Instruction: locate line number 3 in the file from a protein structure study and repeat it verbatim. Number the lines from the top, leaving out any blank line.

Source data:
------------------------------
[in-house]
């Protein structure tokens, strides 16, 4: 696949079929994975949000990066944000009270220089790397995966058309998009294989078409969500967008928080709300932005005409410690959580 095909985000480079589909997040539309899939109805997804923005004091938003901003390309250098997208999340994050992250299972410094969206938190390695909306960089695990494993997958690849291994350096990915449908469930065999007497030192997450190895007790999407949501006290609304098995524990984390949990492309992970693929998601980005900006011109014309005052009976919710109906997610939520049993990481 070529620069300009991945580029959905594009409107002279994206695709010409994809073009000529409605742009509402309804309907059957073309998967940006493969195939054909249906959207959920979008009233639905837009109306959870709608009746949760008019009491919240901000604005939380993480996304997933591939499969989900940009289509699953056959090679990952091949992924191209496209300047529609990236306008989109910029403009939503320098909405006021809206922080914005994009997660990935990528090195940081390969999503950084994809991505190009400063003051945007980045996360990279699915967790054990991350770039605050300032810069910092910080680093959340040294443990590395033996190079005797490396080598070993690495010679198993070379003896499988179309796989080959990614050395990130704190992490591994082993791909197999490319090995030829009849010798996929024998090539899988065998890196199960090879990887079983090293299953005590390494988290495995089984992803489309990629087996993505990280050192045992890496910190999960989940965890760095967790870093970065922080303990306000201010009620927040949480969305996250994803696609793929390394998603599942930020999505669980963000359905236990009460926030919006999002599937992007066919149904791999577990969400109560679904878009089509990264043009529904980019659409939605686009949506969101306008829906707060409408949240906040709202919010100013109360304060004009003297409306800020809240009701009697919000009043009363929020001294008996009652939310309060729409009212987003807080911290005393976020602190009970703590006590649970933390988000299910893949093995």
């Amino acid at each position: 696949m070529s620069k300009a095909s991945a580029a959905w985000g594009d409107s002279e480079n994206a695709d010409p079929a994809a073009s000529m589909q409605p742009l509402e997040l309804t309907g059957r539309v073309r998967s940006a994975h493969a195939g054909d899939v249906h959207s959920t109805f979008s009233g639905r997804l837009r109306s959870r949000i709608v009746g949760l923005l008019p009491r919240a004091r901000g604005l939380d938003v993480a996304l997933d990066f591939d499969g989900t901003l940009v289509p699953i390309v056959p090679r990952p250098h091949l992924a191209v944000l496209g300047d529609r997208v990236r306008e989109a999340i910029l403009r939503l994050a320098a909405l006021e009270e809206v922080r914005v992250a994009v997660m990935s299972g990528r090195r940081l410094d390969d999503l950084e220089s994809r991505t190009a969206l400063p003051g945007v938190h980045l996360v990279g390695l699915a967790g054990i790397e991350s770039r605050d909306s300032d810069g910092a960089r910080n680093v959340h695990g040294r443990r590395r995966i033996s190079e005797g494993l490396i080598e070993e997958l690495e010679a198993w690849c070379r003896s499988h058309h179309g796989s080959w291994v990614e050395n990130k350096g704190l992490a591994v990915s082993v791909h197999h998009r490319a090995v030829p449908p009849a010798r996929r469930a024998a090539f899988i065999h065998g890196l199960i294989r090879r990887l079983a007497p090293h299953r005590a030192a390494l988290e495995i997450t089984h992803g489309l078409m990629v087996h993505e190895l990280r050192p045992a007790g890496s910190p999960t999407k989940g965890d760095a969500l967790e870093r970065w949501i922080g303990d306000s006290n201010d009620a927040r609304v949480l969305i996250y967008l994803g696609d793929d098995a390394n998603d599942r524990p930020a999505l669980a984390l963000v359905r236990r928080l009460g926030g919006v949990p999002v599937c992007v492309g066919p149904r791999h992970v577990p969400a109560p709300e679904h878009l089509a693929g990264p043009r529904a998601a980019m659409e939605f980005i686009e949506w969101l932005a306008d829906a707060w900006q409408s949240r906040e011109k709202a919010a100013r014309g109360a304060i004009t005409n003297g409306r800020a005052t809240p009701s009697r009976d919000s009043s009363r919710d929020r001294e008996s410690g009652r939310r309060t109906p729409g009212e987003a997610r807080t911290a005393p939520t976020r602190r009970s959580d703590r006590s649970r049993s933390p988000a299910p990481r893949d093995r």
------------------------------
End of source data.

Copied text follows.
């Amino acid at each position: 696949m070529s620069k300009a095909s991945a580029a959905w985000g594009d409107s002279e480079n994206a695709d010409p079929a994809a073009s000529m589909q409605p742009l509402e997040l309804t309907g059957r539309v073309r998967s940006a994975h493969a195939g054909d899939v249906h959207s959920t109805f979008s009233g639905r997804l837009r109306s959870r949000i709608v009746g949760l923005l008019p009491r919240a004091r901000g604005l939380d938003v993480a996304l997933d990066f591939d499969g989900t901003l940009v289509p699953i390309v056959p090679r990952p250098h091949l992924a191209v944000l496209g300047d529609r997208v990236r306008e989109a999340i910029l403009r939503l994050a320098a909405l006021e009270e809206v922080r914005v992250a994009v997660m990935s299972g990528r090195r940081l410094d390969d999503l950084e220089s994809r991505t190009a969206l400063p003051g945007v938190h980045l996360v990279g390695l699915a967790g054990i790397e991350s770039r605050d909306s300032d810069g910092a960089r910080n680093v959340h695990g040294r443990r590395r995966i033996s190079e005797g494993l490396i080598e070993e997958l690495e010679a198993w690849c070379r003896s499988h058309h179309g796989s080959w291994v990614e050395n990130k350096g704190l992490a591994v990915s082993v791909h197999h998009r490319a090995v030829p449908p009849a010798r996929r469930a024998a090539f899988i065999h065998g890196l199960i294989r090879r990887l079983a007497p090293h299953r005590a030192a390494l988290e495995i997450t089984h992803g489309l078409m990629v087996h993505e190895l990280r050192p045992a007790g890496s910190p999960t999407k989940g965890d760095a969500l967790e870093r970065w949501i922080g303990d306000s006290n201010d009620a927040r609304v949480l969305i996250y967008l994803g696609d793929d098995a390394n998603d599942r524990p930020a999505l669980a984390l963000v359905r236990r928080l009460g926030g919006v949990p999002v599937c992007v492309g066919p149904r791999h992970v577990p969400a109560p709300e679904h878009l089509a693929g990264p043009r529904a998601a980019m659409e939605f980005i686009e949506w969101l932005a306008d829906a707060w900006q409408s949240r906040e011109k709202a919010a100013r014309g109360a304060i004009t005409n003297g409306r800020a005052t809240p009701s009697r009976d919000s009043s009363r919710d929020r001294e008996s410690g009652r939310r309060t109906p729409g009212e987003a997610r807080t911290a005393p939520t976020r602190r009970s959580d703590r006590s649970r049993s933390p988000a299910p990481r893949d093995r």